kali > cd /etc/default
kali > ls -l

This directory contains many files and scripts that configure various daemons or services in Linux. The only one we are interested here is the grub file that I highlighted in the screenshot above. Let's open that file with the more command.

kali > more /etc/default/grub

When we do so, we will see the following output.

This file contains many of the customization parameters for GRUB such as the TIMEOUT and other parameters. If you change anything it this file, you must run "update-grub" for those changes to take effect as it then makes changes to the grub.cfg file.

Step 4: How GRUB2 Works

Before we go any further, I want to take a moment to detail how GRUB2 works. It's quite different than the original GRUB and you need to understand this before you attempt any edits or changes to GRUB2.

The differences in configuring GRUB and GRUB2. Image via jEriko

The /etc/default/grub file contains customization parameters.

The /etc/grub.d/ directory contains scripts for the GRUB menu information and the scripts to boot the various operating systems. When the update-grub command is run, it reads the contents of the grub file and the grub.d scripts and creates the grub.cfg file.

To change the grub.cfg file, you need to edit the grub file or the scripts under grub.d.

Stay Tuned for More on GRUB...

In my next tutorial in my Linux Basics series, I will show how to edit your GRUB bootloader, so keep coming back, my aspiring hackers!

14 Comments

I don't really understand why VM need external adapter and dual boot doesn't. I mean ,doesn't VM can access the internet just fine without using external adapter. Can explain further on this ,please?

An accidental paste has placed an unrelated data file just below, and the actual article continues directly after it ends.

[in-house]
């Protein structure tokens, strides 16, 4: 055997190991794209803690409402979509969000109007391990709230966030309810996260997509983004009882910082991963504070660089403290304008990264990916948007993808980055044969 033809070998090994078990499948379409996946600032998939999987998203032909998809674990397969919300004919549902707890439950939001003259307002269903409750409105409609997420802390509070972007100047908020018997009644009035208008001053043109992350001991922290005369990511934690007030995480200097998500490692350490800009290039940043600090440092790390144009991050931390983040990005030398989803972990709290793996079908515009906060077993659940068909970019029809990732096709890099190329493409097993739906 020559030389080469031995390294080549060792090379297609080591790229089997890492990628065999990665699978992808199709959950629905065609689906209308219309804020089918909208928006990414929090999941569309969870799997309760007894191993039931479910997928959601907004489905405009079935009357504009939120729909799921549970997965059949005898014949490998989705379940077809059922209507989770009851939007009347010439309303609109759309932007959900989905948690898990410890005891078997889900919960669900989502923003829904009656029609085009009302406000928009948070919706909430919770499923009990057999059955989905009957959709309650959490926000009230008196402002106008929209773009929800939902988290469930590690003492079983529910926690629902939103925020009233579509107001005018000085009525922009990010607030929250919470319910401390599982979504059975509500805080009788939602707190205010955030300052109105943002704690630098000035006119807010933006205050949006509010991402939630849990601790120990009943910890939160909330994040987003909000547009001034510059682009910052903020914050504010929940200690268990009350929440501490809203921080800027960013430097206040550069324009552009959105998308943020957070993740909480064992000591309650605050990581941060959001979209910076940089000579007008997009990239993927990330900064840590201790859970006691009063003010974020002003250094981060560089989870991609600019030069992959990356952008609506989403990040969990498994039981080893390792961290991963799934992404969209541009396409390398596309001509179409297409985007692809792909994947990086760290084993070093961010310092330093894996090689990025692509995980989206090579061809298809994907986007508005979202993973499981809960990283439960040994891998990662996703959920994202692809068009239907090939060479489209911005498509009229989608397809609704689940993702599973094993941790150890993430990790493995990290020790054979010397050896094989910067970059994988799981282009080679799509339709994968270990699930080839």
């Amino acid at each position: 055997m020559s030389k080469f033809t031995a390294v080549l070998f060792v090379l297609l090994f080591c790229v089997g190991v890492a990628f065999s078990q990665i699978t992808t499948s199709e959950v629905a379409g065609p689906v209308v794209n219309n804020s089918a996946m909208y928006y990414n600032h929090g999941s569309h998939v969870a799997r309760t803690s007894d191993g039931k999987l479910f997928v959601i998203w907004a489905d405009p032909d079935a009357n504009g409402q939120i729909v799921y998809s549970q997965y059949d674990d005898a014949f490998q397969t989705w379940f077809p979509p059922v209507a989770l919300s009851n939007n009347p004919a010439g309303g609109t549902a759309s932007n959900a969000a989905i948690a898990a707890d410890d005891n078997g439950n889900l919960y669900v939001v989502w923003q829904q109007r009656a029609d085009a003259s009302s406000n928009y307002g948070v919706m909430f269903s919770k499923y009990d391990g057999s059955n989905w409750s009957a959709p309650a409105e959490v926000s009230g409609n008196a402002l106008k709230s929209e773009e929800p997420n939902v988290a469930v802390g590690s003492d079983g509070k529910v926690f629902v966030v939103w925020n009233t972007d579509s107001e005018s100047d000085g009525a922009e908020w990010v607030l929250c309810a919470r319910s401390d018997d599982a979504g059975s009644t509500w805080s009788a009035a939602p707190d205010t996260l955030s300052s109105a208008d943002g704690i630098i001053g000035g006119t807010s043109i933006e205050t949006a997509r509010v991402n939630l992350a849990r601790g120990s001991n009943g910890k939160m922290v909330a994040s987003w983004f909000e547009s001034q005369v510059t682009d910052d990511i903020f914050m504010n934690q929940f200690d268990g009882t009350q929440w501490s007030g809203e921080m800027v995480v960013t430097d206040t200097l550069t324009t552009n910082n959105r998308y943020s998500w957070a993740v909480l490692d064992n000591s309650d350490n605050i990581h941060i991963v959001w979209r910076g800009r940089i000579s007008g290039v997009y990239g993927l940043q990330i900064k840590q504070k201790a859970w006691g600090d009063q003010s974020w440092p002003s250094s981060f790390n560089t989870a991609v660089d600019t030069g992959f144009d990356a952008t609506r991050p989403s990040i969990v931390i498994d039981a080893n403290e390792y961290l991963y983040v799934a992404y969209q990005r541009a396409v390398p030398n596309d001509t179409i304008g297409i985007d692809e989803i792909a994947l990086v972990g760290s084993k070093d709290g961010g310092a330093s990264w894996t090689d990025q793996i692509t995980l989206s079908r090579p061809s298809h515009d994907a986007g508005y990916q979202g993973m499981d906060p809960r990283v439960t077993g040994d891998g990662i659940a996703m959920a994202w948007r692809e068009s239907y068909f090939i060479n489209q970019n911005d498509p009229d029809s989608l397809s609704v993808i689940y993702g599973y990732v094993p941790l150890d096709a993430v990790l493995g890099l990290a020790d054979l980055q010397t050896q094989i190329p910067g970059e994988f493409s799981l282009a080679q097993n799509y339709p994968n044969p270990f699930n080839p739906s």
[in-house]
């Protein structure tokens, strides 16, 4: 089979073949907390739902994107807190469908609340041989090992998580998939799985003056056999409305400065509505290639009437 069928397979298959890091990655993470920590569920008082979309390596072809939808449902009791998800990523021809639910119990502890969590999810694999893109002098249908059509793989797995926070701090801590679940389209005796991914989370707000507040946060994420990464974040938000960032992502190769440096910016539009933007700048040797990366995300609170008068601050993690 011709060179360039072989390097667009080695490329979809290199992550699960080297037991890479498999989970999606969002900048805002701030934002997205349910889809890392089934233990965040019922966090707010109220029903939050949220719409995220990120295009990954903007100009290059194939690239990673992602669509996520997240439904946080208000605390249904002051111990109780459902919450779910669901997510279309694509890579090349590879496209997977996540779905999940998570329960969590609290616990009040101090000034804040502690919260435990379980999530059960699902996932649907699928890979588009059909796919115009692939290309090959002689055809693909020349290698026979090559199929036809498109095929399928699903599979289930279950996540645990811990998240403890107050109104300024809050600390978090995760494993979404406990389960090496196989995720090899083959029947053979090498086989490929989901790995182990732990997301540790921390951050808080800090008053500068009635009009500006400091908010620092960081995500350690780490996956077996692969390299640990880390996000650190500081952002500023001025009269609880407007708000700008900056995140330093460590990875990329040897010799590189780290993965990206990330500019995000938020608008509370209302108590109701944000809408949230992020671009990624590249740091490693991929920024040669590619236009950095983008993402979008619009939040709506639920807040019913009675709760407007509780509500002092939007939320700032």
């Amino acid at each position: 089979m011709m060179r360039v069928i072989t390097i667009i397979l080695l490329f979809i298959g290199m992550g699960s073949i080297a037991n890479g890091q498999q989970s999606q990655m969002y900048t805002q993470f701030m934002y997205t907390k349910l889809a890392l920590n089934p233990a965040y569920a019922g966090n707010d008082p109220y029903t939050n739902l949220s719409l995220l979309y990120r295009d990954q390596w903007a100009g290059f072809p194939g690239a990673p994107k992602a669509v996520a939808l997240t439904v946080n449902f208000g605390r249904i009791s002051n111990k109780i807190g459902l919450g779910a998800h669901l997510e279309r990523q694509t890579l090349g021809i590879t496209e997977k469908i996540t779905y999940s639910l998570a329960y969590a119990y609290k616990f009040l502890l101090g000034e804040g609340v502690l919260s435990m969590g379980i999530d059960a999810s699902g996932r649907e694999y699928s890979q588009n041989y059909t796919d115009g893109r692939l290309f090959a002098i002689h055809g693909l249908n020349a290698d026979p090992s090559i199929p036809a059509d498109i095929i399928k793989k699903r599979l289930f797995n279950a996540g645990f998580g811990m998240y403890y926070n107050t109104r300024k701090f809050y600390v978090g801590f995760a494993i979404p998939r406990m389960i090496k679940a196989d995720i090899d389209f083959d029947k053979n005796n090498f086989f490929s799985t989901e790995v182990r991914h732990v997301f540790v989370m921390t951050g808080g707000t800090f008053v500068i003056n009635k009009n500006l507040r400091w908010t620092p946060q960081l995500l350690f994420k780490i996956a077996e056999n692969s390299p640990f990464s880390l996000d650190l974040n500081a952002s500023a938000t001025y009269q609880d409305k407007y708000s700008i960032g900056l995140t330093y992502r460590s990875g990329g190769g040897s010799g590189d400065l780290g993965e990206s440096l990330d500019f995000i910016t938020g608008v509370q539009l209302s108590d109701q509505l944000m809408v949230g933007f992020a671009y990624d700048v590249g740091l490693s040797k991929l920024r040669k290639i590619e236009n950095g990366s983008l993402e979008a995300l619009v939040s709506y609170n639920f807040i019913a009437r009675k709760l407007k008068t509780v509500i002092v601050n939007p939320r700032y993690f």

Using the Bridge network adapter in VM's network setting

Ash:

The virtual machine hypervisor takes the wireless connection to the host machine and "pipes" it to the virtual machine as a wired connection. That would be eth0 in a Linux system. You have an internet connection in your virtual machine, but it is wired connection, not wireless. As a result, to do wireless hacking, you need to add a external wireless adapter.

OTW

Thanks OTW.

hello OTW..a lil problem here...my pc was a trial boot...ubuntu..windows and kali...but for sometime now...grub does not see kali...kali is just gone like that...i see only ubuntu and windows when i start the pc...can you give any help??? after googling and googling and try some solutions still I haven't been able to get the kali partition to come back yet... thanks in advance

My next Linux tutorial will be on editing GRUB2.

Is your GRUB2 or the original GRUB? If its the original, simply edit the menu.lst.

OTW

GRUB version 2...it says..so i guess is grub2...

I recently had to edit a grub entry in Kali Linux. However, Kali 1.0.9 doesn't have the folders and files mentioned in the how-to. What changed? Is it sill possible to edit the boot loader?

Thanks

Actually I personally use Linux but my family members use Windows. In the GRUB menu, I get only 7 seconds time to select the OS. Can I extend it or disable it?

Open /etc/default/grub in a text editor. Change the GRUB_TIMEOUT (about line 7) value to the number of seconds you want and save it . Then, update-grub.

Very good topic OTW

where can I find the second part of the topic "how to edit your GRUB bootloader" ?

Since this is my first comment I would like to thank you OTW for the remarkable series you have made. I have been following them for the last few days and I can tell I have made fast progress since you have compressed the information so finely.

On to the question: might be a bit of a stupid question but , basicly Grub is a replacement for VirtualBox ? I am running mint and have Kali on my virtualbox.

GRUB is a bootloader. It allows you to choose which OS to boot. You can have many operating systems on the same computer and GRUB allows you to choose which you want to boot to.

Wow thank you for the quick response.
Cheers!

Share Your Thoughts

  • Hot
  • Latest